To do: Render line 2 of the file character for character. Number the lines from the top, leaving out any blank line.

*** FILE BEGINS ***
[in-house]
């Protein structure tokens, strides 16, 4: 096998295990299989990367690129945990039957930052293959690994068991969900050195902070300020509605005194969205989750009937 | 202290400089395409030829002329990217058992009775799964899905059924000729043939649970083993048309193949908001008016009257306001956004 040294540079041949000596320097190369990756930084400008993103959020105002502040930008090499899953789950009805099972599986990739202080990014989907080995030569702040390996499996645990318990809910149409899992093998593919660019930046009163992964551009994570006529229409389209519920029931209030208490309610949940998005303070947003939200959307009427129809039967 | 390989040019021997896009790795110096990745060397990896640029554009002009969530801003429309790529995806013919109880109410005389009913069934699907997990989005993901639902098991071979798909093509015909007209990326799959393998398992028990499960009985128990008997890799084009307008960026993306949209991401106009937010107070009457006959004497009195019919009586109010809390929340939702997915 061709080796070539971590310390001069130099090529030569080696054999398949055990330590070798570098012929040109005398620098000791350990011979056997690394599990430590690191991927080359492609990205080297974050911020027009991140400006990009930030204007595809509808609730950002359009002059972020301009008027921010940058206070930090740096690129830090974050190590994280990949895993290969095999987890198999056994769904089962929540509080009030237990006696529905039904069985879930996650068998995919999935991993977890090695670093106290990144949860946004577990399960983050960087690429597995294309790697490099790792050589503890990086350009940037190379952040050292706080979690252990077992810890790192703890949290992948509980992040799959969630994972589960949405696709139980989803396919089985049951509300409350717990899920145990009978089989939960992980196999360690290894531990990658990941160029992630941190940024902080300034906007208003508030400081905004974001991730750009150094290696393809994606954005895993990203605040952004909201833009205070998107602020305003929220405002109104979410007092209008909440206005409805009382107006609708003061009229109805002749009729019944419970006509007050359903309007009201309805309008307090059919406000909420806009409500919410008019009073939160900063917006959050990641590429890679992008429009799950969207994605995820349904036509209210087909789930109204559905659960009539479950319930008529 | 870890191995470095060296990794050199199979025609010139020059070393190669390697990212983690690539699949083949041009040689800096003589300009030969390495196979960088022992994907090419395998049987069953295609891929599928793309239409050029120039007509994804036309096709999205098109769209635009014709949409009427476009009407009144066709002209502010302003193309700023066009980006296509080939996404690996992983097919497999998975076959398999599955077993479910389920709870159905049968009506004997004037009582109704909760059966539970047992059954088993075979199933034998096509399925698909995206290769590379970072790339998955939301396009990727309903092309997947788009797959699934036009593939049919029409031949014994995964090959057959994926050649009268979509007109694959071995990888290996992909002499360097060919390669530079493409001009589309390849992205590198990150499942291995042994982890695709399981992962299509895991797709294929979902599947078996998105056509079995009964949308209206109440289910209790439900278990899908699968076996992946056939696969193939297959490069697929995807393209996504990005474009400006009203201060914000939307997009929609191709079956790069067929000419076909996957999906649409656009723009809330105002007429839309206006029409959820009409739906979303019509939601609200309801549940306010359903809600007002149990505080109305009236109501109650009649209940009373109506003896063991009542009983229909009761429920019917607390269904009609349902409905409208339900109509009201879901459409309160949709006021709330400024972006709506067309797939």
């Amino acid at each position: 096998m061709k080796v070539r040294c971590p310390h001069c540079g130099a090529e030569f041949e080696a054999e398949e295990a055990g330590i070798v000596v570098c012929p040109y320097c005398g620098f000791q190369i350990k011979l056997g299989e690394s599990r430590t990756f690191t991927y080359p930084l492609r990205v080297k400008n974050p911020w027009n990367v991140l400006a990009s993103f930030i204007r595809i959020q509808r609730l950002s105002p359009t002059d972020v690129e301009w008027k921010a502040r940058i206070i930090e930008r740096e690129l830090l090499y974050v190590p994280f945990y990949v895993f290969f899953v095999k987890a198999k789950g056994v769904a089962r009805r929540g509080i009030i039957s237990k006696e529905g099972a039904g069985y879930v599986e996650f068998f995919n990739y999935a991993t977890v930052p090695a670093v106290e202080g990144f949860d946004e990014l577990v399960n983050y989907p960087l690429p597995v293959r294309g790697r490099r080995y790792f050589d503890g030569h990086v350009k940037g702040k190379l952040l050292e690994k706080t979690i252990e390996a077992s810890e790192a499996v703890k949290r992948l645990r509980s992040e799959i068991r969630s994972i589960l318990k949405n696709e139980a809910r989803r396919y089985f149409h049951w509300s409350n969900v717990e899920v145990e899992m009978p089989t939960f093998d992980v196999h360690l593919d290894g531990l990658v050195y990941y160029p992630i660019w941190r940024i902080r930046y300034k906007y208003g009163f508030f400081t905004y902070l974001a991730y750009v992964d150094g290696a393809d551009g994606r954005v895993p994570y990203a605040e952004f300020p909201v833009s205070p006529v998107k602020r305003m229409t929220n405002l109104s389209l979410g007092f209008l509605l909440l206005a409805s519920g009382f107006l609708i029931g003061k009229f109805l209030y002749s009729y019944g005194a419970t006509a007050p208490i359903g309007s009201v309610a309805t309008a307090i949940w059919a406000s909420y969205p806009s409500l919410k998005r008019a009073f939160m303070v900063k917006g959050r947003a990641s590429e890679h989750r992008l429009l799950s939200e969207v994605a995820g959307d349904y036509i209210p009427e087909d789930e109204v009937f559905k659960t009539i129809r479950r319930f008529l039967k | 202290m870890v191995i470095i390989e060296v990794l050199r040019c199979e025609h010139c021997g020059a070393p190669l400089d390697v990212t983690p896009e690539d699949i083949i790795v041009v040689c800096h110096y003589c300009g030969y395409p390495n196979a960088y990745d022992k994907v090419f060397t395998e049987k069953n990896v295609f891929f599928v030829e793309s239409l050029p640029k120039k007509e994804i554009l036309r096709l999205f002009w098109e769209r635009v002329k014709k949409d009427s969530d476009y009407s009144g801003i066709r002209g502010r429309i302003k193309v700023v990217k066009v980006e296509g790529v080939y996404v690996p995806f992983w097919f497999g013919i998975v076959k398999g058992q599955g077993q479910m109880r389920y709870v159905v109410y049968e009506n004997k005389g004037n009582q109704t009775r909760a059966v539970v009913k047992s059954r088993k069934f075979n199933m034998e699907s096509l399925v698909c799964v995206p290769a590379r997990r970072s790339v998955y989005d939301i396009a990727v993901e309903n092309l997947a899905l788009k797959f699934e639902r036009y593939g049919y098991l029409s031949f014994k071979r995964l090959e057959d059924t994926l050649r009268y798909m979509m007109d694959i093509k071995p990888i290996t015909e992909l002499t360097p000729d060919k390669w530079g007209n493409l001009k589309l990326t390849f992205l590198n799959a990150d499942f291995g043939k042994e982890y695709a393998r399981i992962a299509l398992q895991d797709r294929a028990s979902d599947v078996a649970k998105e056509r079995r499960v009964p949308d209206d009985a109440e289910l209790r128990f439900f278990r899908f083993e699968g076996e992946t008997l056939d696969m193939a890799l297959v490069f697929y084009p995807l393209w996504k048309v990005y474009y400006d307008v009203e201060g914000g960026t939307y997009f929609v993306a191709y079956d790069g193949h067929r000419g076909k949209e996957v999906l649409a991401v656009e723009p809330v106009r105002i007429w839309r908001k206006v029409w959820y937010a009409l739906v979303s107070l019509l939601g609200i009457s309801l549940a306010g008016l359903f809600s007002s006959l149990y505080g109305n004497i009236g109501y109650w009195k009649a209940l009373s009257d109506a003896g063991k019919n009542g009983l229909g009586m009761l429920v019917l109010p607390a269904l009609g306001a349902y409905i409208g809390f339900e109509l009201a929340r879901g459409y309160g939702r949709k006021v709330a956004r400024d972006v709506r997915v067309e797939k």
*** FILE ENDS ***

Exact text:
């Protein structure tokens, strides 16, 4: 096998295990299989990367690129945990039957930052293959690994068991969900050195902070300020509605005194969205989750009937 | 202290400089395409030829002329990217058992009775799964899905059924000729043939649970083993048309193949908001008016009257306001956004 040294540079041949000596320097190369990756930084400008993103959020105002502040930008090499899953789950009805099972599986990739202080990014989907080995030569702040390996499996645990318990809910149409899992093998593919660019930046009163992964551009994570006529229409389209519920029931209030208490309610949940998005303070947003939200959307009427129809039967 | 390989040019021997896009790795110096990745060397990896640029554009002009969530801003429309790529995806013919109880109410005389009913069934699907997990989005993901639902098991071979798909093509015909007209990326799959393998398992028990499960009985128990008997890799084009307008960026993306949209991401106009937010107070009457006959004497009195019919009586109010809390929340939702997915 061709080796070539971590310390001069130099090529030569080696054999398949055990330590070798570098012929040109005398620098000791350990011979056997690394599990430590690191991927080359492609990205080297974050911020027009991140400006990009930030204007595809509808609730950002359009002059972020301009008027921010940058206070930090740096690129830090974050190590994280990949895993290969095999987890198999056994769904089962929540509080009030237990006696529905039904069985879930996650068998995919999935991993977890090695670093106290990144949860946004577990399960983050960087690429597995294309790697490099790792050589503890990086350009940037190379952040050292706080979690252990077992810890790192703890949290992948509980992040799959969630994972589960949405696709139980989803396919089985049951509300409350717990899920145990009978089989939960992980196999360690290894531990990658990941160029992630941190940024902080300034906007208003508030400081905004974001991730750009150094290696393809994606954005895993990203605040952004909201833009205070998107602020305003929220405002109104979410007092209008909440206005409805009382107006609708003061009229109805002749009729019944419970006509007050359903309007009201309805309008307090059919406000909420806009409500919410008019009073939160900063917006959050990641590429890679992008429009799950969207994605995820349904036509209210087909789930109204559905659960009539479950319930008529 | 870890191995470095060296990794050199199979025609010139020059070393190669390697990212983690690539699949083949041009040689800096003589300009030969390495196979960088022992994907090419395998049987069953295609891929599928793309239409050029120039007509994804036309096709999205098109769209635009014709949409009427476009009407009144066709002209502010302003193309700023066009980006296509080939996404690996992983097919497999998975076959398999599955077993479910389920709870159905049968009506004997004037009582109704909760059966539970047992059954088993075979199933034998096509399925698909995206290769590379970072790339998955939301396009990727309903092309997947788009797959699934036009593939049919029409031949014994995964090959057959994926050649009268979509007109694959071995990888290996992909002499360097060919390669530079493409001009589309390849992205590198990150499942291995042994982890695709399981992962299509895991797709294929979902599947078996998105056509079995009964949308209206109440289910209790439900278990899908699968076996992946056939696969193939297959490069697929995807393209996504990005474009400006009203201060914000939307997009929609191709079956790069067929000419076909996957999906649409656009723009809330105002007429839309206006029409959820009409739906979303019509939601609200309801549940306010359903809600007002149990505080109305009236109501109650009649209940009373109506003896063991009542009983229909009761429920019917607390269904009609349902409905409208339900109509009201879901459409309160949709006021709330400024972006709506067309797939």